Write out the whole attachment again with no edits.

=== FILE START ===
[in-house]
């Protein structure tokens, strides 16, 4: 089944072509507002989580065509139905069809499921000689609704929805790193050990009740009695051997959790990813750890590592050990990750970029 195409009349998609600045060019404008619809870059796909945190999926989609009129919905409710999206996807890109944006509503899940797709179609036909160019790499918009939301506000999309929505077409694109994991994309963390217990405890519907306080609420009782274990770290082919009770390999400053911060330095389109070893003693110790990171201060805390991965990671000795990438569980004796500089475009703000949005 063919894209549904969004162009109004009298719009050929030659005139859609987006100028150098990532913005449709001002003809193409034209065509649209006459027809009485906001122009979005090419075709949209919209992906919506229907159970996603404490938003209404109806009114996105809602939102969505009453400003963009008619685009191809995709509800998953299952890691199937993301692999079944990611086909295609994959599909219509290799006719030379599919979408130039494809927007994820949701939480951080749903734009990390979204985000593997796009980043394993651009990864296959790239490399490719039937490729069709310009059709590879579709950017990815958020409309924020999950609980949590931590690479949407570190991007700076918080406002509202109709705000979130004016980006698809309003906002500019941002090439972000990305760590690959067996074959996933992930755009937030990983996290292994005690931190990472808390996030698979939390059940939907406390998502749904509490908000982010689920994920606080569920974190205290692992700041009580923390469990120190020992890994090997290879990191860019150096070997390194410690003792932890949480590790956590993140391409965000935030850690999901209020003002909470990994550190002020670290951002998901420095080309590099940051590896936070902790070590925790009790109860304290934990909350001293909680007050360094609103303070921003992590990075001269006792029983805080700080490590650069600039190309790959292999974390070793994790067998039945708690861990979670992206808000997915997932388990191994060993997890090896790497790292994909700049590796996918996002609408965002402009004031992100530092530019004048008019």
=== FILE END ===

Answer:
[in-house]
């Protein structure tokens, strides 16, 4: 089944072509507002989580065509139905069809499921000689609704929805790193050990009740009695051997959790990813750890590592050990990750970029 195409009349998609600045060019404008619809870059796909945190999926989609009129919905409710999206996807890109944006509503899940797709179609036909160019790499918009939301506000999309929505077409694109994991994309963390217990405890519907306080609420009782274990770290082919009770390999400053911060330095389109070893003693110790990171201060805390991965990671000795990438569980004796500089475009703000949005 063919894209549904969004162009109004009298719009050929030659005139859609987006100028150098990532913005449709001002003809193409034209065509649209006459027809009485906001122009979005090419075709949209919209992906919506229907159970996603404490938003209404109806009114996105809602939102969505009453400003963009008619685009191809995709509800998953299952890691199937993301692999079944990611086909295609994959599909219509290799006719030379599919979408130039494809927007994820949701939480951080749903734009990390979204985000593997796009980043394993651009990864296959790239490399490719039937490729069709310009059709590879579709950017990815958020409309924020999950609980949590931590690479949407570190991007700076918080406002509202109709705000979130004016980006698809309003906002500019941002090439972000990305760590690959067996074959996933992930755009937030990983996290292994005690931190990472808390996030698979939390059940939907406390998502749904509490908000982010689920994920606080569920974190205290692992700041009580923390469990120190020992890994090997290879990191860019150096070997390194410690003792932890949480590790956590993140391409965000935030850690999901209020003002909470990994550190002020670290951002998901420095080309590099940051590896936070902790070590925790009790109860304290934990909350001293909680007050360094609103303070921003992590990075001269006792029983805080700080490590650069600039190309790959292999974390070793994790067998039945708690861990979670992206808000997915997932388990191994060993997890090896790497790292994909700049590796996918996002609408965002402009004031992100530092530019004048008019």